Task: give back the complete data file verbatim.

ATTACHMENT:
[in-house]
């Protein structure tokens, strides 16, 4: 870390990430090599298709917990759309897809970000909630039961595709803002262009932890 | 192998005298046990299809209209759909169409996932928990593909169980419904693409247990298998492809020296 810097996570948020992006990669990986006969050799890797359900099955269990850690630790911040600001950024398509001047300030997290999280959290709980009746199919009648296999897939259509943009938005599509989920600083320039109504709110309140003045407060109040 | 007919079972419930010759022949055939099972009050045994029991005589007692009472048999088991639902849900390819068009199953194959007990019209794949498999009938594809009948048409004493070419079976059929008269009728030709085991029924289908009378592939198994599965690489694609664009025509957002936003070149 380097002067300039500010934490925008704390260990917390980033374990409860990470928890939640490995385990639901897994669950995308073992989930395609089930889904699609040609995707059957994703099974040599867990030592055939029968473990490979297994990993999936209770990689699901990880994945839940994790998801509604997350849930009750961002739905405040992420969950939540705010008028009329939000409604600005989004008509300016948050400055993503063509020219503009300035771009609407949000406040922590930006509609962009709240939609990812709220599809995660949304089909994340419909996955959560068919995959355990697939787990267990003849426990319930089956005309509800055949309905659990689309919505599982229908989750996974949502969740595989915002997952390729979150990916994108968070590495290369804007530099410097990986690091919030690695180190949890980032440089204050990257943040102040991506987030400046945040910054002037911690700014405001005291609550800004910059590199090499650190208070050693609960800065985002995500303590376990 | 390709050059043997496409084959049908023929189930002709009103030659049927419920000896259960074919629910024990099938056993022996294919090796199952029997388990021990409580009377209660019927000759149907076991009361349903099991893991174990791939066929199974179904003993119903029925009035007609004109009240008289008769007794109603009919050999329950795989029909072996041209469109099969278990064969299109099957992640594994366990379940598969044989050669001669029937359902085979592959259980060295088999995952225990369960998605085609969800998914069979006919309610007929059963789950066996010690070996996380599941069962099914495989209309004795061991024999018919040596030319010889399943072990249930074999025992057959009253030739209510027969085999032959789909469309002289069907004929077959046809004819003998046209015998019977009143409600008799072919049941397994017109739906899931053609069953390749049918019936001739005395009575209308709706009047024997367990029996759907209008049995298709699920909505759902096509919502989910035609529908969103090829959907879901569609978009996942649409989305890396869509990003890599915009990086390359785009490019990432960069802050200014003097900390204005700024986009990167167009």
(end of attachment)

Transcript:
[in-house]
């Protein structure tokens, strides 16, 4: 870390990430090599298709917990759309897809970000909630039961595709803002262009932890 | 192998005298046990299809209209759909169409996932928990593909169980419904693409247990298998492809020296 810097996570948020992006990669990986006969050799890797359900099955269990850690630790911040600001950024398509001047300030997290999280959290709980009746199919009648296999897939259509943009938005599509989920600083320039109504709110309140003045407060109040 | 007919079972419930010759022949055939099972009050045994029991005589007692009472048999088991639902849900390819068009199953194959007990019209794949498999009938594809009948048409004493070419079976059929008269009728030709085991029924289908009378592939198994599965690489694609664009025509957002936003070149 380097002067300039500010934490925008704390260990917390980033374990409860990470928890939640490995385990639901897994669950995308073992989930395609089930889904699609040609995707059957994703099974040599867990030592055939029968473990490979297994990993999936209770990689699901990880994945839940994790998801509604997350849930009750961002739905405040992420969950939540705010008028009329939000409604600005989004008509300016948050400055993503063509020219503009300035771009609407949000406040922590930006509609962009709240939609990812709220599809995660949304089909994340419909996955959560068919995959355990697939787990267990003849426990319930089956005309509800055949309905659990689309919505599982229908989750996974949502969740595989915002997952390729979150990916994108968070590495290369804007530099410097990986690091919030690695180190949890980032440089204050990257943040102040991506987030400046945040910054002037911690700014405001005291609550800004910059590199090499650190208070050693609960800065985002995500303590376990 | 390709050059043997496409084959049908023929189930002709009103030659049927419920000896259960074919629910024990099938056993022996294919090796199952029997388990021990409580009377209660019927000759149907076991009361349903099991893991174990791939066929199974179904003993119903029925009035007609004109009240008289008769007794109603009919050999329950795989029909072996041209469109099969278990064969299109099957992640594994366990379940598969044989050669001669029937359902085979592959259980060295088999995952225990369960998605085609969800998914069979006919309610007929059963789950066996010690070996996380599941069962099914495989209309004795061991024999018919040596030319010889399943072990249930074999025992057959009253030739209510027969085999032959789909469309002289069907004929077959046809004819003998046209015998019977009143409600008799072919049941397994017109739906899931053609069953390749049918019936001739005395009575209308709706009047024997367990029996759907209008049995298709699920909505759902096509919502989910035609529908969103090829959907879901569609978009996942649409989305890396869509990003890599915009990086390359785009490019990432960069802050200014003097900390204005700024986009990167167009």